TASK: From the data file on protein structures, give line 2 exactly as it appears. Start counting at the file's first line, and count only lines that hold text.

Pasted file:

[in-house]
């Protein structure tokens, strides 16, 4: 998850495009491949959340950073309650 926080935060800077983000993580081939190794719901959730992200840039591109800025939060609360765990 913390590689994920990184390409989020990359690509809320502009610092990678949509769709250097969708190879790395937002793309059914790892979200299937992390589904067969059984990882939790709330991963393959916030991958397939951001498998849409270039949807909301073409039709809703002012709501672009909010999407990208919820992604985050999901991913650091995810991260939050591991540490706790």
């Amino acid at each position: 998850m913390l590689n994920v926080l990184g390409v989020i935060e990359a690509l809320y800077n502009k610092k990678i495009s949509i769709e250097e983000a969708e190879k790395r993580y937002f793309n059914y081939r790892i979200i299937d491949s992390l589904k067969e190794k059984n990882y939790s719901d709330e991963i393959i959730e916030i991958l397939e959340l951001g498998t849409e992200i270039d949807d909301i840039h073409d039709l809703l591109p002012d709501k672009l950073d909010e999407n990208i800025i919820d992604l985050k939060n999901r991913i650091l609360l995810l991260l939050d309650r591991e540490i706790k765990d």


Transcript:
């Protein structure tokens, strides 16, 4: 998850495009491949959340950073309650 926080935060800077983000993580081939190794719901959730992200840039591109800025939060609360765990 913390590689994920990184390409989020990359690509809320502009610092990678949509769709250097969708190879790395937002793309059914790892979200299937992390589904067969059984990882939790709330991963393959916030991958397939951001498998849409270039949807909301073409039709809703002012709501672009909010999407990208919820992604985050999901991913650091995810991260939050591991540490706790």